The problem hasn’t changed: there are still people needed to make sense of information for people who can’t make sense of erm… data or the systems the data is on.
Damn. Only one sentence in and already I am trying to find words and explain and define. Information, data, systems… Let’s see if I can avoid this by using an example.
Right. Last night I was reading a bedtime story to my daughter, from the book Otje by Annie M.G. Schmidt. As happens often to me with stories by Annie M.G. Schmidt, there was something in there that triggered a thought in me.
In the story the proprietress of a diner promised one of her customers she would prepare a dish for him called ‘kaapse raasdonders‘. Just one problem: she had no idea how to prepare it. She didn’t know what the recipe was. And at the time the story was written, in 1980, this indeed presented a problem. How to find out?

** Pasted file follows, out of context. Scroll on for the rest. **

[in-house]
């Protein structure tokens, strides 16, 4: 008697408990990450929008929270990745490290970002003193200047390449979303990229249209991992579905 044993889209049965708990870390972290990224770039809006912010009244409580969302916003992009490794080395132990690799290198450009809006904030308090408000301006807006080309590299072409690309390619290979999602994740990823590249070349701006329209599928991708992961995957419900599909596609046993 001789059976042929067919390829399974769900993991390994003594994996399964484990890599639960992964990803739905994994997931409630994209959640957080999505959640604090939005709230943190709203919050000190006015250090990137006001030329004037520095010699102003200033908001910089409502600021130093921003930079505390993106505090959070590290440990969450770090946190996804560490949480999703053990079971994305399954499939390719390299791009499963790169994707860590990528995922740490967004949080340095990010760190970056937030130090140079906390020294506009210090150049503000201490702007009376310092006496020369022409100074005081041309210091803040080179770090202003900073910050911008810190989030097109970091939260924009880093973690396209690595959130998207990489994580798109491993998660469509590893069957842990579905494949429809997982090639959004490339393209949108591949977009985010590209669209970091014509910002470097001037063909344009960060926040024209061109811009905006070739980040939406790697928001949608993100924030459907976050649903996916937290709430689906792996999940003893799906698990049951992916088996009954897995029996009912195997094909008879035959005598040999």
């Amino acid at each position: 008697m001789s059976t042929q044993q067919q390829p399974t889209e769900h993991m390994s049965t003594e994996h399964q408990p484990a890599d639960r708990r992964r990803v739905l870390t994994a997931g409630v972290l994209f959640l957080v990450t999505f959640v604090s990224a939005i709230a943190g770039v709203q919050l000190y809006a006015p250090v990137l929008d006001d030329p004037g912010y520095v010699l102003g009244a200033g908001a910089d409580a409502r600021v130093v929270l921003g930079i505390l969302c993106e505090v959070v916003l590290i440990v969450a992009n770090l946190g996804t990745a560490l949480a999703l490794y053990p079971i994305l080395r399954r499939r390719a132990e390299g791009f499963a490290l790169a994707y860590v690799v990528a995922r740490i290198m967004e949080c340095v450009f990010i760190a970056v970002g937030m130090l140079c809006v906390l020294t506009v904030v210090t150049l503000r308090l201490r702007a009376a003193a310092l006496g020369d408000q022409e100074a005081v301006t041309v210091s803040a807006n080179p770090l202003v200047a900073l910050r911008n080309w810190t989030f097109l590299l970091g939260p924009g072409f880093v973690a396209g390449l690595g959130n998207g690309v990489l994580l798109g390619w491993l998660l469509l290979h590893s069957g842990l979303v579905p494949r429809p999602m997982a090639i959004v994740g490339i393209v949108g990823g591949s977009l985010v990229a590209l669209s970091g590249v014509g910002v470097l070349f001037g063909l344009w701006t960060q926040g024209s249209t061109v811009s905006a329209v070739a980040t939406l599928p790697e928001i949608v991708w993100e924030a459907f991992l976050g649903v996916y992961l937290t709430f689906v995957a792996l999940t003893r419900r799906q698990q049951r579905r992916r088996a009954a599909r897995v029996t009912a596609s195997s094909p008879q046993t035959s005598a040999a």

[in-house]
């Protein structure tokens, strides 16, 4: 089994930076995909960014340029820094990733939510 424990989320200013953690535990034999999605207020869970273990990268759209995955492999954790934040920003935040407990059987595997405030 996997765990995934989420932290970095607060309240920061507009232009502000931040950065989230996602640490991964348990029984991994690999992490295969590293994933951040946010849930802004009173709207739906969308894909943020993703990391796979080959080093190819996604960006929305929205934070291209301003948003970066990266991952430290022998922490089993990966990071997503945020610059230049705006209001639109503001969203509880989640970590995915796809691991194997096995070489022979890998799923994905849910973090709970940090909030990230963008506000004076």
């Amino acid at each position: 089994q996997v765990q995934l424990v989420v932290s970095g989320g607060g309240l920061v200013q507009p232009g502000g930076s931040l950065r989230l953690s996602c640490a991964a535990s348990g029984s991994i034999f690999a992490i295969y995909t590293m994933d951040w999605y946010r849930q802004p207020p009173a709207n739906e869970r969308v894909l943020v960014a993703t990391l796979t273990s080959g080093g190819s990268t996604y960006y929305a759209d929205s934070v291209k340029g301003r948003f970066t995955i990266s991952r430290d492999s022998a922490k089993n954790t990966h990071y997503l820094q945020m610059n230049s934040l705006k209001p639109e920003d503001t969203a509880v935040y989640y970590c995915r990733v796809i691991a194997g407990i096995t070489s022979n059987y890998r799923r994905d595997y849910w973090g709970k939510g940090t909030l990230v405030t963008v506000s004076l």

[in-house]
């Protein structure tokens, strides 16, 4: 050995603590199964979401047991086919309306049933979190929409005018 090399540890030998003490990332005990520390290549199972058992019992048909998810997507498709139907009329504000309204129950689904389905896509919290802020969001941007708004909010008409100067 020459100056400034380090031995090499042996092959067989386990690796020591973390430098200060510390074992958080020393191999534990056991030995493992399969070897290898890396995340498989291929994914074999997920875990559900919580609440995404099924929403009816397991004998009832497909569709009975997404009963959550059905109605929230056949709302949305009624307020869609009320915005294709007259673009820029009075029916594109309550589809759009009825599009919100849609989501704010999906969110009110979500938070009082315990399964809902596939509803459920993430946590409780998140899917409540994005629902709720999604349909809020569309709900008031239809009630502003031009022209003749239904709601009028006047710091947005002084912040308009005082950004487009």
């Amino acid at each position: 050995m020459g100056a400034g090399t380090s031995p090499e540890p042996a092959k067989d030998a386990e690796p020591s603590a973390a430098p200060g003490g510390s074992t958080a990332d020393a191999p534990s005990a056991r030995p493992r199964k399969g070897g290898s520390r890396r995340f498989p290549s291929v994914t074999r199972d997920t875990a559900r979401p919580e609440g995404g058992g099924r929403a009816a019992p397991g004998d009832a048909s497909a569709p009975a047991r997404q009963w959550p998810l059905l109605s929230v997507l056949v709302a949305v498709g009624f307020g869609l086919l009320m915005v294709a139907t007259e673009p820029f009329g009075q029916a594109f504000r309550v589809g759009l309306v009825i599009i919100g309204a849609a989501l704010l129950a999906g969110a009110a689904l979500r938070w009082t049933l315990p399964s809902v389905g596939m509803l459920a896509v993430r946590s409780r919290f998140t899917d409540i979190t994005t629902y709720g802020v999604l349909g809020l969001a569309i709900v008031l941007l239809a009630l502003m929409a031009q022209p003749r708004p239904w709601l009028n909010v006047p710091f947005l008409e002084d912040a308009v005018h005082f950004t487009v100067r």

Luckily, Otje’s father Tos, who was an outstanding cook, happened to walk in, he heard about her problem and he knew how to prepare the dish. What are the chances?
Well, to be honest, a little birdie (literally) had told him and Tos himself was desperately looking for a job, so it was not really a coincidence he happened to walk in.
So, there are three parties here: the one who asks, the one who knows and the intermediary (birdie).
In this case, the intermediary found out that somebody had a question, a problem that needed solving. Then the intermediary managed to get the one who had the answer (and a problem himself that needed solving) to the one who had the question.
The birdie brings it all together.
In order for the birdie to be able to do that, it needs to understand the context of the question on the one hand and on the other, the way to get to the information that is the answer and how to get it to where it is needed.
I’m just saying, just because there is a question and the answer to that question is out there, does not mean that the two will meet. It takes a little birdie to bring them together.